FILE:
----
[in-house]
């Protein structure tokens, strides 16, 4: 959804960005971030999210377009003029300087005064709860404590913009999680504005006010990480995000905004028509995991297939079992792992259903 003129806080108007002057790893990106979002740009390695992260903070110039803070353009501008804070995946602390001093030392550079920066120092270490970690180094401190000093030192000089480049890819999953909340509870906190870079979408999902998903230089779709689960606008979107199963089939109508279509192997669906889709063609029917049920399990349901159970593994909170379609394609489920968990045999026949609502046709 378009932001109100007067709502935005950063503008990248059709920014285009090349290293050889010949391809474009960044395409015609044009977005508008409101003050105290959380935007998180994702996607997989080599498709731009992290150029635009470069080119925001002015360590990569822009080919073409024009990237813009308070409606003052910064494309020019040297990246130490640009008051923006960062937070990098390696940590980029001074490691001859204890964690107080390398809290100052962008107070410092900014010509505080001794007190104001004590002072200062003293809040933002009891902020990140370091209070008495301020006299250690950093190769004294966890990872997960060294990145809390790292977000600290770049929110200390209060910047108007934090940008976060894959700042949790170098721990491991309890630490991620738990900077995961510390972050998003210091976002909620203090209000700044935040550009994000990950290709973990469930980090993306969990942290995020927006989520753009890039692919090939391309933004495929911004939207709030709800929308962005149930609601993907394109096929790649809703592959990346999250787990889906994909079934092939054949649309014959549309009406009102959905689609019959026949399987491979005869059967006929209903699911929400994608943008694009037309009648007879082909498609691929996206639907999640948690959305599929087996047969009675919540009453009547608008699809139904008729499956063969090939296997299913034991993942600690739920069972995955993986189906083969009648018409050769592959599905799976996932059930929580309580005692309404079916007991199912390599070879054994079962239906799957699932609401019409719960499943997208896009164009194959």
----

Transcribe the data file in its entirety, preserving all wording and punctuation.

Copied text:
[in-house]
């Protein structure tokens, strides 16, 4: 959804960005971030999210377009003029300087005064709860404590913009999680504005006010990480995000905004028509995991297939079992792992259903 003129806080108007002057790893990106979002740009390695992260903070110039803070353009501008804070995946602390001093030392550079920066120092270490970690180094401190000093030192000089480049890819999953909340509870906190870079979408999902998903230089779709689960606008979107199963089939109508279509192997669906889709063609029917049920399990349901159970593994909170379609394609489920968990045999026949609502046709 378009932001109100007067709502935005950063503008990248059709920014285009090349290293050889010949391809474009960044395409015609044009977005508008409101003050105290959380935007998180994702996607997989080599498709731009992290150029635009470069080119925001002015360590990569822009080919073409024009990237813009308070409606003052910064494309020019040297990246130490640009008051923006960062937070990098390696940590980029001074490691001859204890964690107080390398809290100052962008107070410092900014010509505080001794007190104001004590002072200062003293809040933002009891902020990140370091209070008495301020006299250690950093190769004294966890990872997960060294990145809390790292977000600290770049929110200390209060910047108007934090940008976060894959700042949790170098721990491991309890630490991620738990900077995961510390972050998003210091976002909620203090209000700044935040550009994000990950290709973990469930980090993306969990942290995020927006989520753009890039692919090939391309933004495929911004939207709030709800929308962005149930609601993907394109096929790649809703592959990346999250787990889906994909079934092939054949649309014959549309009406009102959905689609019959026949399987491979005869059967006929209903699911929400994608943008694009037309009648007879082909498609691929996206639907999640948690959305599929087996047969009675919540009453009547608008699809139904008729499956063969090939296997299913034991993942600690739920069972995955993986189906083969009648018409050769592959599905799976996932059930929580309580005692309404079916007991199912390599070879054994079962239906799957699932609401019409719960499943997208896009164009194959």